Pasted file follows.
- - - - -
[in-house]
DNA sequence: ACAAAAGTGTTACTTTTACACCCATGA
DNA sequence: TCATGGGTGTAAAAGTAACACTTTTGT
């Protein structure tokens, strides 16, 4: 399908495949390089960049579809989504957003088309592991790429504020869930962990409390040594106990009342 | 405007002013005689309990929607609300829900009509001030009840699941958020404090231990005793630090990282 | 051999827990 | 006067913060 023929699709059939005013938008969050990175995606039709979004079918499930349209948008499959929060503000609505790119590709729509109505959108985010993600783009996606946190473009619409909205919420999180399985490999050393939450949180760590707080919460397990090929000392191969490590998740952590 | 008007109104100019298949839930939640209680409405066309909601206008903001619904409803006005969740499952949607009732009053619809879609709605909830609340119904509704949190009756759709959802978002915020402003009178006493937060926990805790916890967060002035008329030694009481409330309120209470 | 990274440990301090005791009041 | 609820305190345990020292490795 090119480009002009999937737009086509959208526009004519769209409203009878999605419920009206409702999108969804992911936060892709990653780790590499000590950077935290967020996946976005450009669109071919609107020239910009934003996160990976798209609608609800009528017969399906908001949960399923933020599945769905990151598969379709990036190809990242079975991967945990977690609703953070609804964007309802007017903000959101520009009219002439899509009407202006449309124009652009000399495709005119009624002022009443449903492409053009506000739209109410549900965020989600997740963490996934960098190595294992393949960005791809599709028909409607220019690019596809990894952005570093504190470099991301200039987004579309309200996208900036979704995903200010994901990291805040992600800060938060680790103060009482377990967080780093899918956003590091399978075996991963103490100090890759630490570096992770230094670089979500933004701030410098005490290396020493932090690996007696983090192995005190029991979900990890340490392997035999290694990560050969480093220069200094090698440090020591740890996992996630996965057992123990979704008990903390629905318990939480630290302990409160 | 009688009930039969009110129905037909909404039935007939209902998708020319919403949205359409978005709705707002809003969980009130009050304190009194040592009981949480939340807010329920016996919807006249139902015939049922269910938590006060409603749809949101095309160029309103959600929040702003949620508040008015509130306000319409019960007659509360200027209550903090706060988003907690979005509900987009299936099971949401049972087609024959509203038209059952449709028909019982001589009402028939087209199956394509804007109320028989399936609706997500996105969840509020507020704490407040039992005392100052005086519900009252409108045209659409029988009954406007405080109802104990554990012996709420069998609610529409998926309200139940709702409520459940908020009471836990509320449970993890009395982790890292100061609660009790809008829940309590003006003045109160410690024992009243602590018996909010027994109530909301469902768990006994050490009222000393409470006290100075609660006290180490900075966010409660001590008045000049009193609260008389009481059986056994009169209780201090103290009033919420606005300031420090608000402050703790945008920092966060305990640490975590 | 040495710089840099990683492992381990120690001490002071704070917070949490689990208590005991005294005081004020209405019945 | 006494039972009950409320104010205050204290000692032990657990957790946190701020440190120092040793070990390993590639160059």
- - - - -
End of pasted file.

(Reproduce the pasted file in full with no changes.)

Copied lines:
[in-house]
DNA sequence: ACAAAAGTGTTACTTTTACACCCATGA
DNA sequence: TCATGGGTGTAAAAGTAACACTTTTGT
């Protein structure tokens, strides 16, 4: 399908495949390089960049579809989504957003088309592991790429504020869930962990409390040594106990009342 | 405007002013005689309990929607609300829900009509001030009840699941958020404090231990005793630090990282 | 051999827990 | 006067913060 023929699709059939005013938008969050990175995606039709979004079918499930349209948008499959929060503000609505790119590709729509109505959108985010993600783009996606946190473009619409909205919420999180399985490999050393939450949180760590707080919460397990090929000392191969490590998740952590 | 008007109104100019298949839930939640209680409405066309909601206008903001619904409803006005969740499952949607009732009053619809879609709605909830609340119904509704949190009756759709959802978002915020402003009178006493937060926990805790916890967060002035008329030694009481409330309120209470 | 990274440990301090005791009041 | 609820305190345990020292490795 090119480009002009999937737009086509959208526009004519769209409203009878999605419920009206409702999108969804992911936060892709990653780790590499000590950077935290967020996946976005450009669109071919609107020239910009934003996160990976798209609608609800009528017969399906908001949960399923933020599945769905990151598969379709990036190809990242079975991967945990977690609703953070609804964007309802007017903000959101520009009219002439899509009407202006449309124009652009000399495709005119009624002022009443449903492409053009506000739209109410549900965020989600997740963490996934960098190595294992393949960005791809599709028909409607220019690019596809990894952005570093504190470099991301200039987004579309309200996208900036979704995903200010994901990291805040992600800060938060680790103060009482377990967080780093899918956003590091399978075996991963103490100090890759630490570096992770230094670089979500933004701030410098005490290396020493932090690996007696983090192995005190029991979900990890340490392997035999290694990560050969480093220069200094090698440090020591740890996992996630996965057992123990979704008990903390629905318990939480630290302990409160 | 009688009930039969009110129905037909909404039935007939209902998708020319919403949205359409978005709705707002809003969980009130009050304190009194040592009981949480939340807010329920016996919807006249139902015939049922269910938590006060409603749809949101095309160029309103959600929040702003949620508040008015509130306000319409019960007659509360200027209550903090706060988003907690979005509900987009299936099971949401049972087609024959509203038209059952449709028909019982001589009402028939087209199956394509804007109320028989399936609706997500996105969840509020507020704490407040039992005392100052005086519900009252409108045209659409029988009954406007405080109802104990554990012996709420069998609610529409998926309200139940709702409520459940908020009471836990509320449970993890009395982790890292100061609660009790809008829940309590003006003045109160410690024992009243602590018996909010027994109530909301469902768990006994050490009222000393409470006290100075609660006290180490900075966010409660001590008045000049009193609260008389009481059986056994009169209780201090103290009033919420606005300031420090608000402050703790945008920092966060305990640490975590 | 040495710089840099990683492992381990120690001490002071704070917070949490689990208590005991005294005081004020209405019945 | 006494039972009950409320104010205050204290000692032990657990957790946190701020440190120092040793070990390993590639160059």